Magnetic water treatment


Magnetic water treatment
Magnetic Water Treatment Sketch
General Arrangement of MWT Apparatus

Magnetic Water treatment[1] usually by the application of a changing Magnetic flux is a proposed method of water softening[2] The flux change may be deliberately caused by an electromagnet or the result of water flowing near a permanent magnet, usually in a pipe surrounded by the magnetic water treatment transducer device. Magnetic water treatment (also known as Anti-scale Magnetic Treatment or AMT) is a proposed method of reducing the effects of hard water, as an alternative to water softening.[3] Vendors of magnetic water treatment devices have claimed that powerful magnetic fields can affect the structure of water molecules or the properties of solutes passing through the magnetic field, thus eliminating the need for chemical softening agents.[4][5] Only the effective hardness is claimed to be altered; no solutes (such as calcium or magnesium) are removed from the water by the process.[3][4]

Most scientific studies[6] do not support these claims and suggest that magnetic water treatment may be ineffective. Certainly many, perhaps most claims for small domestic apparatus may be pseudoscientific because the magnetic field, if it works at all, would have to be very powerful, and this high flux is not easily achieved in a small space.

However there is some evidence of some effect, for example K. W. Busch, M.A. Busch~Desalination 109 (1997)[7] agree that many reports are "...generally negative [quoted:J.E. Alleman(1985)].Fluid flow in .. systems... [ẁhich are].. slow and intermittent. Other types of once-through testing should also produce negative results [quoted: G.J.C. Limpert and J.L. Raber (1985)]. On the other hand, it should not be surprising that two of the most recent field successes reported for these devices [quoted: J.F. Grutsch and J.W. McClintock (1982) & R.J. Szostak and D.A. Toy(1985)] involved constantly recirculating cooling towers where sufficient linear fluid flow velocity was maintained continually, the solution was repeatedly recirculated through the [Magnetic Treatment Device] MTV, and the solution conductivity was relatively high and increased with increasing cycles of concentration.".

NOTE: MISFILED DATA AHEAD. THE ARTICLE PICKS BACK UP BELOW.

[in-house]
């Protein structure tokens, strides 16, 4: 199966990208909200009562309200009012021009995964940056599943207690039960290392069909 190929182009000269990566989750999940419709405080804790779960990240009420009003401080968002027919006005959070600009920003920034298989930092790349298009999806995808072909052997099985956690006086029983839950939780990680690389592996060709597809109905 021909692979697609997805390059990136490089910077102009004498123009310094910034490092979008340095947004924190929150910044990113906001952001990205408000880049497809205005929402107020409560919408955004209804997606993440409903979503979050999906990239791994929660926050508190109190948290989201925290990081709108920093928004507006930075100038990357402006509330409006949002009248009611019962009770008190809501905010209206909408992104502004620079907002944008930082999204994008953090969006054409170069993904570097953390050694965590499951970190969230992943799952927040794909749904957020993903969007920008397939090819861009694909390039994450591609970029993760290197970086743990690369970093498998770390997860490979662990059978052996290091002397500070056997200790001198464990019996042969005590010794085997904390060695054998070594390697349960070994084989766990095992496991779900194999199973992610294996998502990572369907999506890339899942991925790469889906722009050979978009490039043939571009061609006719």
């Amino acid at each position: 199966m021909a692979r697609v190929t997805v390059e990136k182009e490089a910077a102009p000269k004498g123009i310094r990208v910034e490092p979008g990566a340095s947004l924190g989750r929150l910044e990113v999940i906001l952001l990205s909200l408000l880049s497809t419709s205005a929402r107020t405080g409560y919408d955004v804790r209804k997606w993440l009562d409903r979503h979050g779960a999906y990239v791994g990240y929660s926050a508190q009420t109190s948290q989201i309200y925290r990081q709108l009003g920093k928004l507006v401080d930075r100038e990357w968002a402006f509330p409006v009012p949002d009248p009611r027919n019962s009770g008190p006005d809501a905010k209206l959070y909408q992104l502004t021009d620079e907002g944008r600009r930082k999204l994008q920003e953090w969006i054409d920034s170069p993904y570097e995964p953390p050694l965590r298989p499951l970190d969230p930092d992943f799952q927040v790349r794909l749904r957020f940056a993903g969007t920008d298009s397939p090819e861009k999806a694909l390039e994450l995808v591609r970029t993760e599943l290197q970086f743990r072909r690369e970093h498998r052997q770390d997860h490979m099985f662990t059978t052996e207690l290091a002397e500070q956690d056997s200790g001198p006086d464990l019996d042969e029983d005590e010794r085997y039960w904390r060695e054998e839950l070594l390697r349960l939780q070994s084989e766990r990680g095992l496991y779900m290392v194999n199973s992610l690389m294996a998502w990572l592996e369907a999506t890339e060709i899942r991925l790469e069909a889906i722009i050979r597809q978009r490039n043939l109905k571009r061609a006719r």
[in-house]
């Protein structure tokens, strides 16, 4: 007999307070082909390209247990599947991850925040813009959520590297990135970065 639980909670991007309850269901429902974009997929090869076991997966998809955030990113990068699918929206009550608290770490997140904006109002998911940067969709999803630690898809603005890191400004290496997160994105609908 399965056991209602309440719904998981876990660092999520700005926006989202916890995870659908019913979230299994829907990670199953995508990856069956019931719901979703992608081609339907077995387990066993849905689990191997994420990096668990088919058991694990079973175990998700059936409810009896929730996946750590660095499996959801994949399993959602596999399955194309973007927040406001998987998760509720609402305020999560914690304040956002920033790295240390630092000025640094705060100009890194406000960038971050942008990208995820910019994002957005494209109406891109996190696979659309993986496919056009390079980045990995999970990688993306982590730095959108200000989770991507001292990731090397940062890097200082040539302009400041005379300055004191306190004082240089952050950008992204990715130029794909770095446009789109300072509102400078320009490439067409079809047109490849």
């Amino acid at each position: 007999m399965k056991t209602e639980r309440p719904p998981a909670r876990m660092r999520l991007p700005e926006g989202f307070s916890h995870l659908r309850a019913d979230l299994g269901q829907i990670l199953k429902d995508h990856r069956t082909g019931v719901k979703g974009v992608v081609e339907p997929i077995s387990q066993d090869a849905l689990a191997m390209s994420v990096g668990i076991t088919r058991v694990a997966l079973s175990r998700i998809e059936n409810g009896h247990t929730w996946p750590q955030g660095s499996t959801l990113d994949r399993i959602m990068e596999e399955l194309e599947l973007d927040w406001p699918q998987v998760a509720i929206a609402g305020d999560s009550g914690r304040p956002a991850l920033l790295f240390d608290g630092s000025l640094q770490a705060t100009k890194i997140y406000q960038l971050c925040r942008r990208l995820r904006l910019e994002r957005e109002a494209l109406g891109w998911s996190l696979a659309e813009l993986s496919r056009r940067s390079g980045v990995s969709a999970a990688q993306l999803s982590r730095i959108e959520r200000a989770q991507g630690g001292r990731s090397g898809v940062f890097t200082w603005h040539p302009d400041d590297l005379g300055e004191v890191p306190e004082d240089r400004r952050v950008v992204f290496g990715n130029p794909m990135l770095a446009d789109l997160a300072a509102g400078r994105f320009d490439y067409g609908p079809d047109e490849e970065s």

Contents

Mechanism

Duration of exposure and field strength, gradient, rate of change, and orientation along or perpendicular to flow are variously cited as important to the results.[8] Magnetic water treatment proponent Klaus Kronenberg proposed that the shapes of solute lime molecules are modified by strong magnetic fields, leading them to precipitate as spherical or round crystals rather than deposit as sheets or platelets of hard crystals.[9] John Donaldson, professor of chemistry at Brunel University, proposed that the crucial step is the interruption of agglomeration of particles carrying a surface charge after dissolved contaminants have nucleated as a colloidal suspension.[10] Simon Parsons of the School of Water Sciences at Cranfield University proposed that the magnetic field reduces the surface charge on small particles, increasing the tendency to coagulate as large particles that stay with the flow rather than depositing as scale.[10] Some[who?] proponents propose that formation of the softer polymorph aragonite over the more common calcite is favored in the presence of a magnetic field; an internal study in 1996 at Lawrence Livermore National Laboratory found no difference in preferred crystal structure of scale deposited in magnetic water treatment systems.[11]